Atwater Photo Workshop

Nick Ut with APW Campers, Los Angeles

The Lens Cap Blog is excited to showcase an innovative local business here in the Los Angeles Area. Sit back and enjoy the results of our sit down with Greg Cohen of Atwater Photo Workshops, Los Angeles, CA 90039

What is Atwater Photo Workshops?

The Atwater Photo Workshops are immersive photography learning experiences that expand technical abilities and liberate creative vision. We encourage you to See for Yourself.

How did APW get started? Why did you create it?

I started the Workshops in 2016 so that photographers of all levels would have a place to not only learn the nuts & bolts of shooting but so they would also be able to express themselves artistically and ultimately better understand themselves. My primary objective for any photography student is to develop his or her creative voice. APW is deliberately designed to be a supportive, non-competitive environment that will nurture your creative self and allow you to flourish. We’ll discover your voice, explore it, develop it, and I’ll teach you how to follow it. There’s a reason our tagline is “See For Yourself.”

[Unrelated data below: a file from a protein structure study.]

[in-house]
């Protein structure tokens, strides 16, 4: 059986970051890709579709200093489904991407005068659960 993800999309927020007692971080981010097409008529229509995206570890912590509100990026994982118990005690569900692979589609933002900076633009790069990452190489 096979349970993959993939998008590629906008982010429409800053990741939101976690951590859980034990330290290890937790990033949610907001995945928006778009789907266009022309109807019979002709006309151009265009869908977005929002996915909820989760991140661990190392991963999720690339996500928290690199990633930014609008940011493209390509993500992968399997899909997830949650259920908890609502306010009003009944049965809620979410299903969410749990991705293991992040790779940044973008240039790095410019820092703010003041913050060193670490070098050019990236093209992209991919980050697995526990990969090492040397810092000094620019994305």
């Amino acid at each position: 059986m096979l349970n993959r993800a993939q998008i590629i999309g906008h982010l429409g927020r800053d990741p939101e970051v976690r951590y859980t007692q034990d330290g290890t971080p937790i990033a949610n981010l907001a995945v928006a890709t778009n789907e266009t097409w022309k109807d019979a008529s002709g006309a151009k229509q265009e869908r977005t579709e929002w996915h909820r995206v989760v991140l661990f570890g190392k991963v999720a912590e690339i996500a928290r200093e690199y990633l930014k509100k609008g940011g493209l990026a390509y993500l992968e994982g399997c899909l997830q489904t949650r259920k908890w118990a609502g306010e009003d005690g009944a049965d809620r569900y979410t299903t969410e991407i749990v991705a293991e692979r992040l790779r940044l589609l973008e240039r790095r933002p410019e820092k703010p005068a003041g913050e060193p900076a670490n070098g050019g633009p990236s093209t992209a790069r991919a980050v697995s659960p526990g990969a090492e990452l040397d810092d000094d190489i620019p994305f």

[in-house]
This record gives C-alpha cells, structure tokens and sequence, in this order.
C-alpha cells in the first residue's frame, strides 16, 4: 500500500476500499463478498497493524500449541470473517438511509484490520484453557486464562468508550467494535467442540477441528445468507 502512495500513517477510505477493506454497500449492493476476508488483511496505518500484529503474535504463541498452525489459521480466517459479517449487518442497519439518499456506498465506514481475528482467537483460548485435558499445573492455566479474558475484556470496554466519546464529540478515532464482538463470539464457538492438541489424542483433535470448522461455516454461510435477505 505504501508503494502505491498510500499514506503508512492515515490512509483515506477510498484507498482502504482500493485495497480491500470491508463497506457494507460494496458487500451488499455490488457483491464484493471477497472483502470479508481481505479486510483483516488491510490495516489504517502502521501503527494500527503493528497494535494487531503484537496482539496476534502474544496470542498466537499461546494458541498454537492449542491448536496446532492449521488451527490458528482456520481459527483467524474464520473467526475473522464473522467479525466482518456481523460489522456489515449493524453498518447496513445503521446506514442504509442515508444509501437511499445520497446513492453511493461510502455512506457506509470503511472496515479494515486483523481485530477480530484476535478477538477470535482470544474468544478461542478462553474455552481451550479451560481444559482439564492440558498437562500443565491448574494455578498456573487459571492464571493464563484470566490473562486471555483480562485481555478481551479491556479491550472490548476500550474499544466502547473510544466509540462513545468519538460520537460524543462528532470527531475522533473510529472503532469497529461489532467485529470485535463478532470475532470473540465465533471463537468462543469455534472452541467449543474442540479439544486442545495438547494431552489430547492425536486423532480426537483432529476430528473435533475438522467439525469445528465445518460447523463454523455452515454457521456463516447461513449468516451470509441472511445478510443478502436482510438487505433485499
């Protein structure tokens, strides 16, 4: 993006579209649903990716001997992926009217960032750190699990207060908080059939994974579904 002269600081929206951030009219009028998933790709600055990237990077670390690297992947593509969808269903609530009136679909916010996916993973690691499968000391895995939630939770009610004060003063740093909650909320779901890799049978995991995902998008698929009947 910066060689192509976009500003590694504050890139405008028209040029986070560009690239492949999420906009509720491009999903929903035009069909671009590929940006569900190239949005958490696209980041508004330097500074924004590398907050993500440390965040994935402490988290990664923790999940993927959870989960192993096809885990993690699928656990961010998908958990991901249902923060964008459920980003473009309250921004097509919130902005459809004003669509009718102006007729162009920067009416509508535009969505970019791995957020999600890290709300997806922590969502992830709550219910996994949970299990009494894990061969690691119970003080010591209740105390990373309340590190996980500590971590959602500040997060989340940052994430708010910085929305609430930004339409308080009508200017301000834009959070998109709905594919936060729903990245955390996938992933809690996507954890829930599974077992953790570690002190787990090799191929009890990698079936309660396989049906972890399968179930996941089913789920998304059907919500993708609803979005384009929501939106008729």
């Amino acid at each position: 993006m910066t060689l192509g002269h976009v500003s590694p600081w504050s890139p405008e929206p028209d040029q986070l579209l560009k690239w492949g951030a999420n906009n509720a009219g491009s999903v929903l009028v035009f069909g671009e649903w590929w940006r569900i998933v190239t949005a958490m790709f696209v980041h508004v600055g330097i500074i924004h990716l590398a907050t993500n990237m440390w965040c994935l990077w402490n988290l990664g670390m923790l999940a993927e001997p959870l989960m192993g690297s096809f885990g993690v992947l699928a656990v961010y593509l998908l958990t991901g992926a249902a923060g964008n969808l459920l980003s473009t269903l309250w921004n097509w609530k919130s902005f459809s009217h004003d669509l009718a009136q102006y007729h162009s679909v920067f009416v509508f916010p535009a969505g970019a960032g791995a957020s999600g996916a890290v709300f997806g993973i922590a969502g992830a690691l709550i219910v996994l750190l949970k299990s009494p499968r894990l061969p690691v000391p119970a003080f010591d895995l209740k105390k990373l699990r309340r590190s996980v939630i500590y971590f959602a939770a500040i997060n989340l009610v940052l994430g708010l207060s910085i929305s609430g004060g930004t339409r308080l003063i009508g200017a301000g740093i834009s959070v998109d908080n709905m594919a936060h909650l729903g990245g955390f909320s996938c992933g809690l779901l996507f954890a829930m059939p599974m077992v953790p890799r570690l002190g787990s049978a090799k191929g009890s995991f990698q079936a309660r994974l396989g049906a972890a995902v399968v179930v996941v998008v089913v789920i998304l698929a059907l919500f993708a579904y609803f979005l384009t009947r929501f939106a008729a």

What can you do at Atwater Photo Workshop?

There are so many fun workshops for all levels…

  • Group workshops – This includes our Intro to Photography and Intro to Photoshop & Lightroom workshops, plus more focused courses on Portraits, Food and Events, to name a few. We also have more involved courses like Mindful Seeing and The Longterm Project, which is a 3 month deep dive into your personal project from concept through presentation. We have monthly walkabouts, usually downtown. And I’m super excited about the parent/kid workshops we’re about to announce, a wonderful way to bond with your kid.